OK: It’s mainly not really done nowadays. It’s mostly really old people who play this style of music, and the way they do it is kind of boring and not appealing to young people. I think one of the reasons why they like us in Europe is that we’re playing music that, for them, is old and boring. They grew up learning that it’s not that cool. And this band from Canada is paying homage to their music, saying, “Hey kids, listen to your own thing, it’s great what you have going on.” Because a lot of people like to go for Britney Spears and what America puts on the radio. They’re not really proud of their own music, but when they see us it makes them give it a second thought.
You’re now known for your pop-up concerts in weird locations. Were they always part of your vision for the Lemon Bucket Orkestra?
MM: I think it just evolved from busking, which is a huge, important part of our lives. Playing on the street gives someone an unexpected birth of celebration. We want people to join us, and pick up their heads! You live in a city with other people!
OK: There’s something about bringing something new to someone who’s not expecting it. It’s people who are just walking down the street and going about their days; we really like to touch them and just brighten up their days. And a lot of it is that we really just love playing all the time and simply cannot stop. When it comes to things like the airplane, we just didn’t have anything to do and we were going to be waiting for 20 minutes—for us, it’s another opportunity to practice and to play.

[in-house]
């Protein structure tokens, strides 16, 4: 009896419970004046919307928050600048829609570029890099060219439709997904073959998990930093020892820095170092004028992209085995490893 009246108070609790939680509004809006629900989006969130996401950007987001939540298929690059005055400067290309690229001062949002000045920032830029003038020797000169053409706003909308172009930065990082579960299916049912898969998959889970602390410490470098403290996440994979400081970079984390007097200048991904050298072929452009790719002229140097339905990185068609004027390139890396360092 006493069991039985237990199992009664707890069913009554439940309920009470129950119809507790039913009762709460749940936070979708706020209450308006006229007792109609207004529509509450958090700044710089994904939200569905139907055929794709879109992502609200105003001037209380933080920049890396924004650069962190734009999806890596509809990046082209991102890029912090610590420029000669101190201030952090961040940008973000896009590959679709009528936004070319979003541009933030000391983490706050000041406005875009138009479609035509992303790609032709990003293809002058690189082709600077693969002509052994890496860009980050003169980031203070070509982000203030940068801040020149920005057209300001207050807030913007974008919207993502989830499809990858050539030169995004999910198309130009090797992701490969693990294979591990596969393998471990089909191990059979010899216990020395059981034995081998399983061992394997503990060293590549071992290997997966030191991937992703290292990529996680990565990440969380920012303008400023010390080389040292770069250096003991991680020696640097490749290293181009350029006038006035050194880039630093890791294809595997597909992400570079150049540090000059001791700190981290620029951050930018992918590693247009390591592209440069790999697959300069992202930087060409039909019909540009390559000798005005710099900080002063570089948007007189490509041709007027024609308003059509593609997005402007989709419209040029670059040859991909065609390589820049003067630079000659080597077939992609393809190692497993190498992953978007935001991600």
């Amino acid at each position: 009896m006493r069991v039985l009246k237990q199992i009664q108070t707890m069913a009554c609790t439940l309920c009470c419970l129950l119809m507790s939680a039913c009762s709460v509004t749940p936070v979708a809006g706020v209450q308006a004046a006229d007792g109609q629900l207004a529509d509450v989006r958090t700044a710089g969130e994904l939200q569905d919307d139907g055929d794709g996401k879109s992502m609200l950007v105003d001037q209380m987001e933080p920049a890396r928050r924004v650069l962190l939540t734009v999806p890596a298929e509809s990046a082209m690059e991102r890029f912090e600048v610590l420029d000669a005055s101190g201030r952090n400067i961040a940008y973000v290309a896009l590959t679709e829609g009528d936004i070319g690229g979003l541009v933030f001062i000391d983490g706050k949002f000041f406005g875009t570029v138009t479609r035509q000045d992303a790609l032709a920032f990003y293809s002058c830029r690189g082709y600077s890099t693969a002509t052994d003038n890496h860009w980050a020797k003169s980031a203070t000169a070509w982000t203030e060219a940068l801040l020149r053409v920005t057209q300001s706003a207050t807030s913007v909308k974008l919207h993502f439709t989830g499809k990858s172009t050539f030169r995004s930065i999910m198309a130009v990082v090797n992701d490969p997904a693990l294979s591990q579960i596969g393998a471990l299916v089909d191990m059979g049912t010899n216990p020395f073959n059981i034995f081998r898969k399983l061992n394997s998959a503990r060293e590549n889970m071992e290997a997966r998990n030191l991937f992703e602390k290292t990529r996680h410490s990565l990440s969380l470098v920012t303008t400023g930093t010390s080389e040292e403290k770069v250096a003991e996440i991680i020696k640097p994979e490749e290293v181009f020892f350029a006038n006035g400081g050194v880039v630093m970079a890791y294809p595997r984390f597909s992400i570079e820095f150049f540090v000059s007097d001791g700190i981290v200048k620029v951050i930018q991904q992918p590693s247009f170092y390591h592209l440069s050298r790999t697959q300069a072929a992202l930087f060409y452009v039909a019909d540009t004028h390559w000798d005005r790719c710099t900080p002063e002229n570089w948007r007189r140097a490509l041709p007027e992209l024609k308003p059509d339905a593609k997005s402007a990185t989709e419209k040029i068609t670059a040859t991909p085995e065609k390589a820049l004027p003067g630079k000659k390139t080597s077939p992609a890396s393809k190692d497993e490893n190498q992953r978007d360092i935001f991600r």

Do you have any favourite off-the-cuff shows you’ve played?
MM: There have been so many great ones. In Romania, we came across this abandoned train station and immediately pulled over and filmed a video of us playing a song about waiting for the train. That was amazing. There was no one around, it was just for us, but it was really meaningful.
OK: Our favourite gig to play here in Toronto is La Palette restaurant. Those gigs, we never promote them—they’re like a secret. We want new people to see us, people who are walking down Queen at 1 a.m. coming out of the bar, and look over and see us jumping on top of the bar at La Palette. We like to create that kind of emotion. There have been a few times where we empty out into the street and close it off for a few minutes.
Do you have a preference between playing stage shows or playing on the street?
OK: Definitely randomly in the street. As a band, we’re more used to the guerilla-like performances. Sometimes on bigger stages it’s harder to make the connection to the people. We feed off a lot from the people—the crazier people go, the crazier we play, as well. You don’t get that same energy exchange when you’re father away from the audience, it’s just harder to feel that connection. It’s really nice when you start playing and people start gathering all around you and come closer and closer—it’s like we are all part of the party.
MM: I don’t want to sound too pretentious, but in our music we play something that’s been around for hundreds of years—we pay homage to it, but we reinvent it based on our different musical and cultural backgrounds so it will speak to other people. That’s why we try to find existing spaces and reimagine them. You know, “What if Union Station were a place of celebration instead of a place of transit?” I don’t see us stopping any time in the near future.